How AI is transforming fashion and the law

The integration of generative artificial intelligence (Gen AI) into the fashion and retail industry is revolutionizing business operations by automating design processes, creating hyper-personalized consumer experiences and managing labor costs. With operating profits expected to be between $150 billion and $275 billion in the coming years, companies must embrace Gen AI to remain competitive, and those that don't risk losing their current market share or going out of business altogether.

While the advantages of Gen AI are true, it is essential to understand the new legal implications raised by its use. Courts are currently in the process of determining how to apply existing laws to address issues of infringement and rights of use, ownership of generation AI creations, and the use of unlicensed content in training data. Various applications of Gen AI in the fashion and retail landscape highlight the associated legal risks.

Use of Gen AI in the design process

Generative design is a key aspect of AI in the fashion and retail industry, allowing designers to generate variations of existing designs or combine elements of previous designs in minutes. The Copyright Office and US courts have determined that content generated solely by AI does not qualify for federal copyright protection due to the lack of human authorship, and no level of human input can lead to a work protectable created by AI.

However, the situation becomes more complex when Gen AI is only a part of the creative process. The copyright office has shown a willingness to grant copyright protection for works created by Gen AI but modified by humans, as long as the new work shows a sufficient amount of original authorship. Determining whether a human-modified Gen AI work meets this criterion will require a case-by-case analysis and likely detailed documentation of the human and Gen AI contributions. There is also no guarantee that a Gen AI tool will not use or reference a protected design. If an AI-generated work is “too close” to the referenced design, it could expose the user of the AI-generated work to infringement claims.

Hyper-personalized marketing at scale

Through proprietary algorithms, machine learning, and data analytics, AI can identify patterns and preferences in consumer behavior, allowing companies to create hyper-personalized marketing campaigns almost instantaneously. To prevent the inadvertent disclosure of trade secrets and other confidential proprietary information, companies should ensure that AI tools comply with their internal data security and confidentiality guidelines, as certain third-party software may retain and use proprietary indications and other data sent by users. Businesses should carefully examine the relevant terms of use, ask about access to tools or features that offer enhanced privacy, security or confidentiality, and consider whether to limit or restrict access to tools that do not meet data privacy or security requirements. retail in the company's networks.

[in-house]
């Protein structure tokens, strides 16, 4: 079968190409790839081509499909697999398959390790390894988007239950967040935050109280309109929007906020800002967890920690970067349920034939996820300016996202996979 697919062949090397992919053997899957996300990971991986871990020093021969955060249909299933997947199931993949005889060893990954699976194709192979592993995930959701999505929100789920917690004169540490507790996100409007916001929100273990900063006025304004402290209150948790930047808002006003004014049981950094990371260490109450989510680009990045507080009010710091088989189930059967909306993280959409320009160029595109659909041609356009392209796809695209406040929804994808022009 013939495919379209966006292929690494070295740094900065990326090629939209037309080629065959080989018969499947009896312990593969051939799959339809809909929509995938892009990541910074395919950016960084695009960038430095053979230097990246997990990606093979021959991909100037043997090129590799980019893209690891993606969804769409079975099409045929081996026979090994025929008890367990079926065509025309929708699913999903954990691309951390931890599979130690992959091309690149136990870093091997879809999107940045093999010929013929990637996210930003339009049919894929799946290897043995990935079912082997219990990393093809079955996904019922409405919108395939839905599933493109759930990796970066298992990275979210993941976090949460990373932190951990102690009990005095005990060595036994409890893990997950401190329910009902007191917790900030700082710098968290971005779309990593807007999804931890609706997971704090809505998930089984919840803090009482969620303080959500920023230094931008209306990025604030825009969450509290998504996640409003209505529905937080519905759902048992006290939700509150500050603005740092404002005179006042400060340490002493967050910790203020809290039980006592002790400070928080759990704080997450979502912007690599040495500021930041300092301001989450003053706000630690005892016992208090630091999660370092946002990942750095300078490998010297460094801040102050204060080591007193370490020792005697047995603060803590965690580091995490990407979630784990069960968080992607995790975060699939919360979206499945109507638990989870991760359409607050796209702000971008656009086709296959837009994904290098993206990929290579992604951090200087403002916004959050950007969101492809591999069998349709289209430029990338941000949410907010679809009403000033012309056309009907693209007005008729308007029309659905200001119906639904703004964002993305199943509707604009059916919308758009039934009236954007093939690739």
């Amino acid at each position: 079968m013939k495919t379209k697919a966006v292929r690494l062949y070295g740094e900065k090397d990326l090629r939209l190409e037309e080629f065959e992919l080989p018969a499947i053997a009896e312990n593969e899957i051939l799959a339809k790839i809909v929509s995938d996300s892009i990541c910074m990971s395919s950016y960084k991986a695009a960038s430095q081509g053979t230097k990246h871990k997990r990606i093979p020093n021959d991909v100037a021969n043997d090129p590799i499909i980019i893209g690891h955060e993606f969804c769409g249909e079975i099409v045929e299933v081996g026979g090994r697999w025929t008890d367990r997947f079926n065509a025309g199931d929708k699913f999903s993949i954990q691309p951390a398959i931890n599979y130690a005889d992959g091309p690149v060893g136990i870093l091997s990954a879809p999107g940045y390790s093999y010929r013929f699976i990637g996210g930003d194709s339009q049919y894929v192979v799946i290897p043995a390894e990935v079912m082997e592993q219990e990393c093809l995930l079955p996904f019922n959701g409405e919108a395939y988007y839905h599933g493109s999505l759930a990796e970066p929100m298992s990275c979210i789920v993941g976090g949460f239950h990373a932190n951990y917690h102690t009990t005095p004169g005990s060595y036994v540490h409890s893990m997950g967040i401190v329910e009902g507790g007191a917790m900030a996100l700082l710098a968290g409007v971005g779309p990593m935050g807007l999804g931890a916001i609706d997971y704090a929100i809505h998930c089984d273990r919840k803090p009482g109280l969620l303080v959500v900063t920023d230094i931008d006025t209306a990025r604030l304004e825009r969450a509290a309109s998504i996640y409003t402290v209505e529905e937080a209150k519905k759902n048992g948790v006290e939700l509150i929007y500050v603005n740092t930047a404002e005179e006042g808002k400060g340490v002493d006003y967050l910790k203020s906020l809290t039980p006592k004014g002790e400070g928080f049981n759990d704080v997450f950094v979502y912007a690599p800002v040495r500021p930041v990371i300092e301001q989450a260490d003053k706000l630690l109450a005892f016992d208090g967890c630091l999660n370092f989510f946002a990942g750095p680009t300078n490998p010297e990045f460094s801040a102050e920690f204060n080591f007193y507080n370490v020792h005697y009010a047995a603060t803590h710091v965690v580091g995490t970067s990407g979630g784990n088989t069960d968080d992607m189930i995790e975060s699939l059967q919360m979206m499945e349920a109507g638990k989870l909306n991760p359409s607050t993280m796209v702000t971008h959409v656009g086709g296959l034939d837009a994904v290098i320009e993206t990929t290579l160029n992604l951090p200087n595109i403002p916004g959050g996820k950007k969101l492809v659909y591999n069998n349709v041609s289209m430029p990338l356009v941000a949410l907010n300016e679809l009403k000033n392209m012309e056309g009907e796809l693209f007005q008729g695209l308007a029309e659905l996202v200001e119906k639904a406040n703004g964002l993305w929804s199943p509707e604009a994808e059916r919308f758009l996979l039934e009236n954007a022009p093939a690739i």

Virtual models and influencers

The use of AI virtual models and influencers in the fashion industry has gained traction as a unique and profitable marketing strategy. These realistic digital models not only display clothes without the need for physical photo shoots or compliance with labor laws, including children's entertainment standards or collective agreements, but can also interact with the public on social media platforms, thus simplifying the process of production and reducing the associated challenges. and expenses

The emergence of virtual AI models and influencers raises legal implications regarding intellectual property rights, privacy, publicity and publicity. As Gen AI models become more and more realistic, the potential for confusion and misappropriation of the likeness of real-life models arises. The issue of copyright ownership for these virtual models also adds complexity, as Gen AI content is not granted copyright protection without human authorship. Marketers must address these legal challenges when considering the use of virtual AI models and influencers in their marketing efforts.

Improving the customer experience

AI capabilities can also be used to enhance the customer experience by providing personalized, seamless and engaging shopping experiences. Innovations include virtual mirrors so customers can try on clothes and accessories virtually, AI-powered chatbots for instant assistance, and AI-powered product recommendation systems that analyze customer preferences, browsing history and behavior of purchase to suggest relevant products.

These AI tools present potential privacy and data protection issues arising from the collection, analysis and storage of personal data. Marketers must ensure compliance with data protection regulations, such as the General Data Protection Regulation (GDPR) and the California Consumer Privacy Act (CCPA), to avoid potential penalties and reputational damage. As businesses continue to embrace AI, they must position themselves to quickly adapt to existing and inevitable changes in the legal landscape.

Source link

Leave a Reply

Your email address will not be published. Required fields are marked *